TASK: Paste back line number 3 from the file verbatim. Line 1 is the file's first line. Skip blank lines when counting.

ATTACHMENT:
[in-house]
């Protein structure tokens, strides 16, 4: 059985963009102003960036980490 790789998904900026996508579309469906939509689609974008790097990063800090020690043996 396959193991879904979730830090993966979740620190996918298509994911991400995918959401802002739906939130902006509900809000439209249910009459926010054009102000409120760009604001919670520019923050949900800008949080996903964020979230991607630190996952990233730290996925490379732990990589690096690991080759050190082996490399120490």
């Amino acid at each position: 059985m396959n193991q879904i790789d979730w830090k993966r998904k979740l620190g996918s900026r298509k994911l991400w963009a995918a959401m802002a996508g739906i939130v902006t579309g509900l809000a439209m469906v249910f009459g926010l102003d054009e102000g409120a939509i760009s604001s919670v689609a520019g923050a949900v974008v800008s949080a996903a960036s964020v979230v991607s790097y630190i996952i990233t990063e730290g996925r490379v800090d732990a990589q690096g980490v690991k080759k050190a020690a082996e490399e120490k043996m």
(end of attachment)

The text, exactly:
């Amino acid at each position: 059985m396959n193991q879904i790789d979730w830090k993966r998904k979740l620190g996918s900026r298509k994911l991400w963009a995918a959401m802002a996508g739906i939130v902006t579309g509900l809000a439209m469906v249910f009459g926010l102003d054009e102000g409120a939509i760009s604001s919670v689609a520019g923050a949900v974008v800008s949080a996903a960036s964020v979230v991607s790097y630190i996952i990233t990063e730290g996925r490379v800090d732990a990589q690096g980490v690991k080759k050190a020690a082996e490399e120490k043996m």